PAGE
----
Oculus (2013)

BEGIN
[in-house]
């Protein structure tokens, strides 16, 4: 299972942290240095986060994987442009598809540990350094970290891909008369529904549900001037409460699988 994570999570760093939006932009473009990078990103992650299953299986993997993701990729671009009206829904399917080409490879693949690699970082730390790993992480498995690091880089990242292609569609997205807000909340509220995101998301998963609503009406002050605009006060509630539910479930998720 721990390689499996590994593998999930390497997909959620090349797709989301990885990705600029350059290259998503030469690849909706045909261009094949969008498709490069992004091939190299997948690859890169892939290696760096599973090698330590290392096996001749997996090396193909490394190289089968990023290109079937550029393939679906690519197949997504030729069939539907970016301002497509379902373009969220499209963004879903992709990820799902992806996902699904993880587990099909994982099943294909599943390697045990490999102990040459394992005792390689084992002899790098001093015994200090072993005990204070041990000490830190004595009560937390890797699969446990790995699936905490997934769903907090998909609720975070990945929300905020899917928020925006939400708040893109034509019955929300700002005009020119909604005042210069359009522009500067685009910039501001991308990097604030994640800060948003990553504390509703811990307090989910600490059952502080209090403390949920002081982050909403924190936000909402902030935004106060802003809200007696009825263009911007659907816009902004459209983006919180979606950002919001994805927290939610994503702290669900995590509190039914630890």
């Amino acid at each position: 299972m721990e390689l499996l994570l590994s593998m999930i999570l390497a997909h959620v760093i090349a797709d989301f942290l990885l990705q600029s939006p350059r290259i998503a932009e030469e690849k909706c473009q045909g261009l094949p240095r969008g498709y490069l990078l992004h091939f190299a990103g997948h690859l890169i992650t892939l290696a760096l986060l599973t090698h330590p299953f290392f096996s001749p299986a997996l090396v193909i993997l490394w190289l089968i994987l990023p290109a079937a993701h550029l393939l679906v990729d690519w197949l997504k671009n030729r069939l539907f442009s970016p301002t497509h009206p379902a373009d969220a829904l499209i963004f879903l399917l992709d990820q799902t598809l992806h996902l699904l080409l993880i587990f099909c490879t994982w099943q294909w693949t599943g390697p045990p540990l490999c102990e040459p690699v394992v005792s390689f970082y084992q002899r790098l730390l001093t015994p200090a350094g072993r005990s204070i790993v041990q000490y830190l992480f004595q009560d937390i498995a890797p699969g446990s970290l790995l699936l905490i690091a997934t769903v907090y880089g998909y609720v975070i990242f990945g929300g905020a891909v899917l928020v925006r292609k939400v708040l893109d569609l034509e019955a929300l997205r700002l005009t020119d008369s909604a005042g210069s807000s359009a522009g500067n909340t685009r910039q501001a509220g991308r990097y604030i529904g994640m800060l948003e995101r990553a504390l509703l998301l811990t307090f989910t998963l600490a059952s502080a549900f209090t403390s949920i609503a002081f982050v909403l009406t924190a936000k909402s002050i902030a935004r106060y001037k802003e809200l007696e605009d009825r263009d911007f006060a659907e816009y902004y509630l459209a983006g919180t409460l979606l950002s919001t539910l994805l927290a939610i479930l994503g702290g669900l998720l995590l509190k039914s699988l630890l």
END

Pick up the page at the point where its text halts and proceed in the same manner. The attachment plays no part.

(Netflix Streaming, December 2016) At the risk of spoiling Oculus, I want to talk about the horror movie default narrative. Horror, as a genre, is not one where we can expect the happy ending. Horror does not offer such predictable comforts, but at the same time it has come to formalize the bad ending so thoroughly that it has lost its element of surprise. All things being now equal, the bad ending has little advantage over the happy ending. In fact, the bad ending (in which the threat wins, kills and endures) is far more annoying than the happy one in that it often negates the struggles described by the film—going against an all-powerful evil force, your default assumption is that you’re going to lose. If that’s what happens, then why tell the story? There are fewer ways to annoy an audience than to tell them that their sympathies are for naught, and I fear that this is what happens in Oculus, a feeling more than reinforced by the incredibly sympathetic Karen Gillian in the lead role. Oculus’s central premise is good (an evil mirror that clouds minds and demands sacrifice) but the film’s secret weapon is Gillian: from her first redheaded swinging-ponytail appearance, Gillian makes the most of an interesting character torn between sibling love and all-out thirst for vengeance for the mirror taking away her parents. The way she anticipates the mirror’s defence mechanisms and prepares countermeasures is good for a few good moments, but complications arise when her brother enters the picture. Much of the film is split between current-day efforts to investigate (or destroy) the mirror, with flashbacks showing what happened years before when the two siblings were kids. It’s cleanly shot and nicely edited, but there are a few lulls in the action and the ending is more repellent than I’d like. In retrospect, this marks an important step in writer/director Mike Flanagan’s progression, from the intriguing but fatally low-budget Absentia, to the slick roller-coaster ride of Hush. Oculus is flawed and frustrating, but it’s halfway decent, and I suspect that other people may react much better to the ending.

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